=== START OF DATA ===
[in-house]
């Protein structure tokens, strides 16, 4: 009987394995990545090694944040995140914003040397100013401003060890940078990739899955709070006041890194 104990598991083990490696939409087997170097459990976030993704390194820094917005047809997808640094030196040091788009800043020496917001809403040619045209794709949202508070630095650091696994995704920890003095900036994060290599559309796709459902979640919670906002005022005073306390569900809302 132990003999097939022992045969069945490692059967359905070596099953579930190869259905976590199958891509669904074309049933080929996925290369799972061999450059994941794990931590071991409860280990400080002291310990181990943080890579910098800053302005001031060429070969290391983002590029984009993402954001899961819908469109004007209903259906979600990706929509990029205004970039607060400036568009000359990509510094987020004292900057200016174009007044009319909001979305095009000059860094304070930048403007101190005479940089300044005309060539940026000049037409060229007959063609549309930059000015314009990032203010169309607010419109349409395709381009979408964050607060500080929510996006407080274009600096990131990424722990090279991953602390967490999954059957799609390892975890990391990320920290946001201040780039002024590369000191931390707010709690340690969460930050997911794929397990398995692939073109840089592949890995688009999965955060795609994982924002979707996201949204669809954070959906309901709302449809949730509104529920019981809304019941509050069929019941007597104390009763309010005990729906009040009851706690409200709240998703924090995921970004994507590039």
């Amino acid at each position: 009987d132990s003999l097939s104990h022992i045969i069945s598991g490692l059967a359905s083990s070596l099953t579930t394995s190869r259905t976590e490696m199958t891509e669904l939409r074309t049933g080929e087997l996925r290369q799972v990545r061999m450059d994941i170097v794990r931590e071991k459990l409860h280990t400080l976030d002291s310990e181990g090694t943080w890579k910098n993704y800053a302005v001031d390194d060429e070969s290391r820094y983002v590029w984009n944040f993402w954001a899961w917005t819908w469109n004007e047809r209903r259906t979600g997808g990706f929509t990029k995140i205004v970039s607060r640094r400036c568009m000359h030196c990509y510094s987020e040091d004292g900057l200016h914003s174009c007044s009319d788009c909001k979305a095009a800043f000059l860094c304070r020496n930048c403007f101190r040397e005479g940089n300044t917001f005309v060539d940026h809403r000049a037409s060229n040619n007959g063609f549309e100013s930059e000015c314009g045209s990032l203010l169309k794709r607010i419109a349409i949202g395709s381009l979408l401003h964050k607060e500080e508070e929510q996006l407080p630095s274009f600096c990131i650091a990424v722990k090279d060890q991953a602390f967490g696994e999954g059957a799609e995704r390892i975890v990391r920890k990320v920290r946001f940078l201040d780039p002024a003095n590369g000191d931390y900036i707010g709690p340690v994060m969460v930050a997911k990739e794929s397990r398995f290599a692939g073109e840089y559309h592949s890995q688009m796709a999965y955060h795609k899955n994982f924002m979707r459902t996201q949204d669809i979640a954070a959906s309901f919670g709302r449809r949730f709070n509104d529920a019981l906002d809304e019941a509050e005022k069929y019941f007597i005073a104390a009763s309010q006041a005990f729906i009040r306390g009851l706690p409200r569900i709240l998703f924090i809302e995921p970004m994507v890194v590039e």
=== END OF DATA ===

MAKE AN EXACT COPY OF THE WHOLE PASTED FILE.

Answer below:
[in-house]
């Protein structure tokens, strides 16, 4: 009987394995990545090694944040995140914003040397100013401003060890940078990739899955709070006041890194 104990598991083990490696939409087997170097459990976030993704390194820094917005047809997808640094030196040091788009800043020496917001809403040619045209794709949202508070630095650091696994995704920890003095900036994060290599559309796709459902979640919670906002005022005073306390569900809302 132990003999097939022992045969069945490692059967359905070596099953579930190869259905976590199958891509669904074309049933080929996925290369799972061999450059994941794990931590071991409860280990400080002291310990181990943080890579910098800053302005001031060429070969290391983002590029984009993402954001899961819908469109004007209903259906979600990706929509990029205004970039607060400036568009000359990509510094987020004292900057200016174009007044009319909001979305095009000059860094304070930048403007101190005479940089300044005309060539940026000049037409060229007959063609549309930059000015314009990032203010169309607010419109349409395709381009979408964050607060500080929510996006407080274009600096990131990424722990090279991953602390967490999954059957799609390892975890990391990320920290946001201040780039002024590369000191931390707010709690340690969460930050997911794929397990398995692939073109840089592949890995688009999965955060795609994982924002979707996201949204669809954070959906309901709302449809949730509104529920019981809304019941509050069929019941007597104390009763309010005990729906009040009851706690409200709240998703924090995921970004994507590039």
């Amino acid at each position: 009987d132990s003999l097939s104990h022992i045969i069945s598991g490692l059967a359905s083990s070596l099953t579930t394995s190869r259905t976590e490696m199958t891509e669904l939409r074309t049933g080929e087997l996925r290369q799972v990545r061999m450059d994941i170097v794990r931590e071991k459990l409860h280990t400080l976030d002291s310990e181990g090694t943080w890579k910098n993704y800053a302005v001031d390194d060429e070969s290391r820094y983002v590029w984009n944040f993402w954001a899961w917005t819908w469109n004007e047809r209903r259906t979600g997808g990706f929509t990029k995140i205004v970039s607060r640094r400036c568009m000359h030196c990509y510094s987020e040091d004292g900057l200016h914003s174009c007044s009319d788009c909001k979305a095009a800043f000059l860094c304070r020496n930048c403007f101190r040397e005479g940089n300044t917001f005309v060539d940026h809403r000049a037409s060229n040619n007959g063609f549309e100013s930059e000015c314009g045209s990032l203010l169309k794709r607010i419109a349409i949202g395709s381009l979408l401003h964050k607060e500080e508070e929510q996006l407080p630095s274009f600096c990131i650091a990424v722990k090279d060890q991953a602390f967490g696994e999954g059957a799609e995704r390892i975890v990391r920890k990320v920290r946001f940078l201040d780039p002024a003095n590369g000191d931390y900036i707010g709690p340690v994060m969460v930050a997911k990739e794929s397990r398995f290599a692939g073109e840089y559309h592949s890995q688009m796709a999965y955060h795609k899955n994982f924002m979707r459902t996201q949204d669809i979640a954070a959906s309901f919670g709302r449809r949730f709070n509104d529920a019981l906002d809304e019941a509050e005022k069929y019941f007597i005073a104390a009763s309010q006041a005990f729906i009040r306390g009851l706690p409200r569900i709240l998703f924090i809302e995921p970004m994507v890194v590039e």